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O'Shannassy Dam
O'Shannassy Reservoir is located in Victoria
O'Shannassy Reservoir
Location of the O'Shannassy Reservoir in Victoria
Country Australia
Location McMahons Creek, Victoria
Coordinates 37°40′30″S 145°48′20″E / 37.67500°S 145.80556°E / -37.67500; 145.80556
Purpose Water supply
Status Operational
Construction began 1922
Opening date 1928
Operator(s) Melbourne Water
Dam and spillways
Type of dam Embankment with an internal reinforced concrete wall
Impounds O'Shannassy River
Height 34 m (112 ft)
Length 226 m (741 ft)
Dam volume 245×10^3 m3 (8.7×10^6 cu ft)
Spillways 1
Spillway type Uncontrolled
Spillway capacity 500 cubic metres per second (18,000 cu ft/s)
Creates O'Shannassy Reservoir
Total capacity 3.123 GL (687,000,000 imp gal; 825,000,000 US gal)
Catchment area 11.9 ha (29 acres)
Surface area 27 ha (67 acres)

The O'Shannassy Reservoir is an Australian man-made water supply dammed reservoir. The 3.1-gigalitre (680,000,000 imp gal; 820,000,000 US gal) water store across the O'Shannassy River is located near the locality of McMahons Creek, approximately 80 kilometres (50 mi) east of Melbourne, Victoria. The dam that creates the impoundment is called the O'Shannassy Dam.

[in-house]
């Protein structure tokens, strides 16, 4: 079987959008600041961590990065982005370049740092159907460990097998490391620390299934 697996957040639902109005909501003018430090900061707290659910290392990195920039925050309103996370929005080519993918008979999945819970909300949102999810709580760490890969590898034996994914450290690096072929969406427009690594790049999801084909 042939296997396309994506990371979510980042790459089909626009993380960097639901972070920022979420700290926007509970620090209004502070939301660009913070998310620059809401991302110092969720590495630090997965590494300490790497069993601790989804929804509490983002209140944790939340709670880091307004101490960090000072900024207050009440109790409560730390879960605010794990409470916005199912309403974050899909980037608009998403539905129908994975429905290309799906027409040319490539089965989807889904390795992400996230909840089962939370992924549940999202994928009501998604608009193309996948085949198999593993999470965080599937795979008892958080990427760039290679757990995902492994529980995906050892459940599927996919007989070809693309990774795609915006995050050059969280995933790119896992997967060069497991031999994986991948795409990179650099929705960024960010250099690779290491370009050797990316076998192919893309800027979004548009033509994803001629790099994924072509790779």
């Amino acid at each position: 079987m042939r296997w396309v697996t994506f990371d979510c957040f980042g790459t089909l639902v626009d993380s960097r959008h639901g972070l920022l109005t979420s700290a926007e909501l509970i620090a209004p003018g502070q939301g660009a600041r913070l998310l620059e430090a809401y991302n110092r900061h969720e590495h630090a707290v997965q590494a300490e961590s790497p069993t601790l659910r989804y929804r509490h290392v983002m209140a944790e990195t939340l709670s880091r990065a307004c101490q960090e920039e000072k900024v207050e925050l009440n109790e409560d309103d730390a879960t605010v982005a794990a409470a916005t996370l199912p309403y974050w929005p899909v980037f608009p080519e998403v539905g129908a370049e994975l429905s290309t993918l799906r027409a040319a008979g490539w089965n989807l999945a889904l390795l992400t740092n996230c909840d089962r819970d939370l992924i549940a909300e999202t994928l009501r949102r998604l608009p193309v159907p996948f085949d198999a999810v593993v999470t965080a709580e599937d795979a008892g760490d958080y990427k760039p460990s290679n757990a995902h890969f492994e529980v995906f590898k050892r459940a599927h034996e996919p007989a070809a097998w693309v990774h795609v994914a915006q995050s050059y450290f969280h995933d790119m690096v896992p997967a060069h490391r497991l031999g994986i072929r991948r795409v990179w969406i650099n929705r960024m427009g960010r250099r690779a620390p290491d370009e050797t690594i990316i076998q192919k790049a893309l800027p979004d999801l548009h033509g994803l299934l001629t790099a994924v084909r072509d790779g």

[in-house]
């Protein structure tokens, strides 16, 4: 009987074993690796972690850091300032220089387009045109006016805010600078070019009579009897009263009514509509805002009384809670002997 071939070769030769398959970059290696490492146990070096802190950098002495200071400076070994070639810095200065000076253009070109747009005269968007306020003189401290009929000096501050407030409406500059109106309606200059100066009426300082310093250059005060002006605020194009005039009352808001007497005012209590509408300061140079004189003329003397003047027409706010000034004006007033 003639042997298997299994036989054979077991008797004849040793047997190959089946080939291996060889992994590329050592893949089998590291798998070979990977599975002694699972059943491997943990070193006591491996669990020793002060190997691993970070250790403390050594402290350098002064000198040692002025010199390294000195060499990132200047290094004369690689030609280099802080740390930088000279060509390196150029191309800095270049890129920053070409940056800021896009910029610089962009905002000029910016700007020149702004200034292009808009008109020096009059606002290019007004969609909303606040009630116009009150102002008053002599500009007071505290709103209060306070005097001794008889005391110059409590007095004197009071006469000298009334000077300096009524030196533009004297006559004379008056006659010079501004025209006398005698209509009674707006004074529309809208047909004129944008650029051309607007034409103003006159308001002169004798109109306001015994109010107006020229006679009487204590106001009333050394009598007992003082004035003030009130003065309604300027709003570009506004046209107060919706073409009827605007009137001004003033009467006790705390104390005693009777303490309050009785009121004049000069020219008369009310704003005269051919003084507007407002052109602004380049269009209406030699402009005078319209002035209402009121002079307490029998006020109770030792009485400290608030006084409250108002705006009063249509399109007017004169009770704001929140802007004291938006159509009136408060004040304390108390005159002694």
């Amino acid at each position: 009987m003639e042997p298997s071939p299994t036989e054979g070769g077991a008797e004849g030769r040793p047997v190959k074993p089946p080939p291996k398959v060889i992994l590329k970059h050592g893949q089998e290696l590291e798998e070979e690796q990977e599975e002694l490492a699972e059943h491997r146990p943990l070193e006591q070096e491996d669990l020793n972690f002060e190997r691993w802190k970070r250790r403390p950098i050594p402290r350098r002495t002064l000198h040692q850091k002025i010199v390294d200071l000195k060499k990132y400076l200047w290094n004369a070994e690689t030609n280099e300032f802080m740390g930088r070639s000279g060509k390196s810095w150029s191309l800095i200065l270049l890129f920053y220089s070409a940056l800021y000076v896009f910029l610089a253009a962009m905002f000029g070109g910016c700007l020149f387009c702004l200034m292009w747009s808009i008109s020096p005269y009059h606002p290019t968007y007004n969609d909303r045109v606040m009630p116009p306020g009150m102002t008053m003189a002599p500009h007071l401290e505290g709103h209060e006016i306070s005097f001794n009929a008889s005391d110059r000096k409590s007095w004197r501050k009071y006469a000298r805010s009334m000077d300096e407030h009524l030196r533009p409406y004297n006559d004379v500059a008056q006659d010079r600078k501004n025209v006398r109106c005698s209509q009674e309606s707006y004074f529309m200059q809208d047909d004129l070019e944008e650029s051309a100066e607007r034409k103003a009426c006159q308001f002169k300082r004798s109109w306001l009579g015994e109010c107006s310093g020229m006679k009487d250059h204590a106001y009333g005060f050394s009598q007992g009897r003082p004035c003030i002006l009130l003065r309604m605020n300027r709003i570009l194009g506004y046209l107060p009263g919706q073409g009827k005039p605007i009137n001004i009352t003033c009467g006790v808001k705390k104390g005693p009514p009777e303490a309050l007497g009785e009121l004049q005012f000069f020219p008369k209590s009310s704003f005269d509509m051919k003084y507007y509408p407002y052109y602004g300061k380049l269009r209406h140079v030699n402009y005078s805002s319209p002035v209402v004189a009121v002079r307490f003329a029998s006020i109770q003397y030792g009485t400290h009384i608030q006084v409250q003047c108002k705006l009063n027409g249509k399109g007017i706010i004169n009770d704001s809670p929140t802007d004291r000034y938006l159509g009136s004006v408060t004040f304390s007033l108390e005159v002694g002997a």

Location and features

The reservoir is part of Melbourne's water supply system. Water flows under gravity to Silvan Reservoir, then to storage and distribution reservoirs around Melbourne. It is the smallest of the water storage reservoirs managed by Melbourne Water, with a capacity of approximately 3.1 gigalitres (680,000,000 imp gal; 820,000,000 US gal), but it is on a very productive catchment, with stream flow averaging 80 gigalitres (1.8×1010 imp gal; 2.1×1010 US gal) per annum.

The location was selected as it is at sufficient altitude for gravity supply to the elevated eastern suburbs of Melbourne. A diversion weir on the O'Shannassy River and aqueduct to the Surrey Hills Reservoir in Melbourne were completed in 1914. The weir was complemented by the construction of the dam and its reservoir in 1928, but the weir was still used to divert river flows into the aqueduct. The construction of the Yarra-Silvan conduits in the 1950s resulted in reduced requirements for the aqueduct which was decommissioned in 1997.

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